Almost ten-years ago, the Milken Institute first released America’s High-Tech Economy which cataloged technology’s central role in propelling economic growth in high-wage jobs and value-added economic activity. Shortly thereafter, the dot-com and high-tech bubbles popped, leading many to conclude that the era of tech-driven economic development was over. read more »
A decade ago, the path to a successful future seemed sure. Secure a foothold in the emerging information economy, and your city or region was destined to boom.
That belief, as it turned out, was misguided.
In the decade between 1997 and 2007, the information sector--which includes jobs in fields from media, publishing and broadcasting to computer programming, data processing, telecommunications and Internet publishing--has barely created a single new net job, while some 16,000,000 were created in other fields. read more »
Dionne Warwick posed the question more than 40 years ago, yet most Americans still don’t know ‘The way to San Jose’. Possessing neither the international cachet of San Francisco nor the notoriety of Oakland, San Jose continues to fly under the national radar in comparison to its Bay Area compatriots. Even with its self-proclaimed status as the ‘Heart of Silicon Valley’, many would be hard pressed to locate San Jose on a map of California. read more »
The site plan logically should be the key to approval of a development project. Yet in reality, the plan is secondary to the presentation. My conclusions are based upon experience with well over a thousand developments over four decades, most in the mainland USA. And what I’ve observed is that the best site plan is only as good as the presentation that will convince the council or planning commission to vote “Yes” on it. No “yes” vote, no deal, no development. read more »
During the first ten days of October 2008, the Dow Jones dropped 2399.47 points, losing 22.11% of its value and trillions of investor equity. The Federal Government pushed a $700 billion bail-out through Congress to rescue the beleaguered financial institutions. The collapse of the financial system in the fall of 2008 was likened to an earthquake. In reality, what happened was more like a shift of tectonic plates.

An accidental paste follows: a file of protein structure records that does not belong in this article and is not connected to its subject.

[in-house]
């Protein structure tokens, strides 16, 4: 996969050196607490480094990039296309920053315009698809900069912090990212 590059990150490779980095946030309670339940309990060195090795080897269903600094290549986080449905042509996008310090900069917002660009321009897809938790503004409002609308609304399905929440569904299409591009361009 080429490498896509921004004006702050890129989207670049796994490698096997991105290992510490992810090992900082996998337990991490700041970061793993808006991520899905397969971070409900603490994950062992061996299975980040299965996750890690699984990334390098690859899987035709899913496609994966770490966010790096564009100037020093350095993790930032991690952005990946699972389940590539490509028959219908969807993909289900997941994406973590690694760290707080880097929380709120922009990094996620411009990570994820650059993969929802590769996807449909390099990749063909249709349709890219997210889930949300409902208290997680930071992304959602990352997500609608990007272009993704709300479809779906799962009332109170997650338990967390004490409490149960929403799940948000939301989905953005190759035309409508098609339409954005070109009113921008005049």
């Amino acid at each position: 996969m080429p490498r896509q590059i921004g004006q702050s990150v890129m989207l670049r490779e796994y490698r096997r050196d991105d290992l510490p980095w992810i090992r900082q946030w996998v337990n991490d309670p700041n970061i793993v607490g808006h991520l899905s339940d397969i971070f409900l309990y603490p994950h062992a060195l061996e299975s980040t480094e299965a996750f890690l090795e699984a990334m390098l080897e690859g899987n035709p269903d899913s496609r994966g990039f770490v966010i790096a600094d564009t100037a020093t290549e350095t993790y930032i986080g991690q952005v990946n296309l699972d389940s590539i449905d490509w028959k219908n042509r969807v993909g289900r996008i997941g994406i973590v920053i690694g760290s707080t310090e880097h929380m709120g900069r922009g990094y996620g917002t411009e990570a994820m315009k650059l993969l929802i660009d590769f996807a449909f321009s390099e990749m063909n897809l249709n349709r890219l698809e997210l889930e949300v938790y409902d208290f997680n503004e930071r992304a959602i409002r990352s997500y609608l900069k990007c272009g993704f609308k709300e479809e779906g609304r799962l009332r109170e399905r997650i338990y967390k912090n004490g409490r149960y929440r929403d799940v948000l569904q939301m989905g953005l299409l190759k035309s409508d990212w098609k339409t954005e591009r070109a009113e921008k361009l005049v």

In 1912 a German scientist, Alfred Wegener, proposed that the continents were once joined together as one giant land mass called Pangea. read more »
United States Secretary of Transportation Ray LaHood and Washington Post columnist George Will have been locked in debate over transit. Will called LaHood the “Secretary of Behavior Modification” for his policies intended to reduce car use, citing Portland’s strong transit and land use planning measures as a model for the nation. read more »
These are times that thrill some easterners' souls. However bad things might be on Wall Street or Beacon Hill, there's nothing more pleasing to Atlantic America than the whiff of devastation on the other coast.
And to be sure, you can make a strong case that the California dream is all but dead. The state is effectively bankrupt, its political leadership discredited and the economy, with some exceptions, doing considerably worse than most anyplace outside Michigan. By next year, suggests forecaster Bill Watkins, unemployment could nudge up towards an almost Depression-like 15%. read more »
With their tails between their legs, Central Florida’s leaders returned from Tallahassee in early May without funding from the Florida Senate for Sunrail, the region’s proposed commuter rail system. This failure to convince the state Senate to fund Sunrail is a major political defeat for the 1.8 million people who were said to be served by this train. read more »
The Midwest has a deserved reputation as a place that has largely failed to adapt to the globalized world. For example, no Midwestern city would qualify as a boomtown but still there remain a diversity of outcomes in how the region’s cities have dealt with their shared heritage and challenges. Some places are faring surprisingly well, outpacing even the national average in many measures, while others bring up the bottom of the league tables in multiple civics measures. read more »
It is well known that the largest percentage losses in house prices occurred early in the housing bubble in inland California, Sacramento and Riverside-San Bernardino, Las Vegas and Phoenix. These were the very southwestern areas that housing refugees fled to in search of less unaffordable housing in California’s coastal metropolitan areas (Los Angeles, San Francisco, San Diego and San Jose). read more »